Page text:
Wednesday, May 11, 2011
Cabotage has become a topic of discussion again among aviation law aficionados, particularly with regard to whether or not the doctrine applies to non-remunerative carriage. As a number of commentators have noted, the application of the doctrine varies considerably from country to country. For instance, under 49 U.S.C. § 40109(g), the Department of Transportation "may exempt by order a foreign air carrier . . . for not more than 30 days to allow the foreign air carrier to carry passengers or cargo in interstate [i.e., domestic] air transportation in certain markets" if the Department determines that such authorization is in the public interest due to an "emergency created by unusual circumstances not arising in the normal course of business[.]" This seems to imply that any domestic carriage of passengers or cargo, regardless of remuneration, is barred under U.S. law unless granted special dispensation by the DOT. However, the Department's webpage, "Airline Cabotage," adds the qualification that these limited cabotage rights apply to "commercial traffic." It is not clear whether the "commercial traffic" language constitutes a gloss on the provision, an iteration of DOT practice in these matters, or a simple confusion concerning the actual language of the statute. Interestingly, the word "cabotage" itself has never appeared in U.S. law. See generally Nicky E. Hesse, Some Questions on Aviation Cabotage, 1 McGill L.J. 129, 133 (1953); see also 49 U.S.C. passim.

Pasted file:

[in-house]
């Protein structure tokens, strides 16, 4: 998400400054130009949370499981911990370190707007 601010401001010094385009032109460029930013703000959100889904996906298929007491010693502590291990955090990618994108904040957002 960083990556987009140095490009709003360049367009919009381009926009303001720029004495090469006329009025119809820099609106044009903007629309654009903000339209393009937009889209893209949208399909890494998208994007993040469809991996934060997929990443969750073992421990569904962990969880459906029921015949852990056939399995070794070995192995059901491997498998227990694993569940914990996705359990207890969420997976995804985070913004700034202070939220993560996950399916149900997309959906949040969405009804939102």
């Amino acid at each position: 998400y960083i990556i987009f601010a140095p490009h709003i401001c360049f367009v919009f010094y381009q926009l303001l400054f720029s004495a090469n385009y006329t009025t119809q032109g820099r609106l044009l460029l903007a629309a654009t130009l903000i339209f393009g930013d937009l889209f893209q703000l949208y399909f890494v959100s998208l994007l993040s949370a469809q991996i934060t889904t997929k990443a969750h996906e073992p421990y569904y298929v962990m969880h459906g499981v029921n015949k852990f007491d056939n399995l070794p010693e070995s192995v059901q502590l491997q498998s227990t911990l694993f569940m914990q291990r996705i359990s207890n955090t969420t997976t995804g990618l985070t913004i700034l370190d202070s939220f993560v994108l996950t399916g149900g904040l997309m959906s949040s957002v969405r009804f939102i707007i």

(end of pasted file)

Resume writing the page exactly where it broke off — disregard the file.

Arguably, the DOT's interpretation that "cabotage" means "commercial traffic" is the most sensible approach in light of the doctrine's "canonical" definition under the Chicago Convention: "Each contracting State shall have the right to refuse permission to the aircraft of other contracting States to take on its territory passengers, mail and cargo carried for remuneration or hire and destined for another point within its territory." See Convention on International Civil Aviation art 7., opened for signature Dec. 7, 1944, 61 Stat. 1180. Besides, an overly strict reading of the cabotage prohibition in U.S. law would imply that British Airways, for example, would be barred from enplaning its own employees for courtesy carriage during a stopover in New York on a London/Los Angeles flight.
For further discussion of the history of cabotage, see Pablo Mendes de Leon, Cabotage in Air Transport Regulation (1981).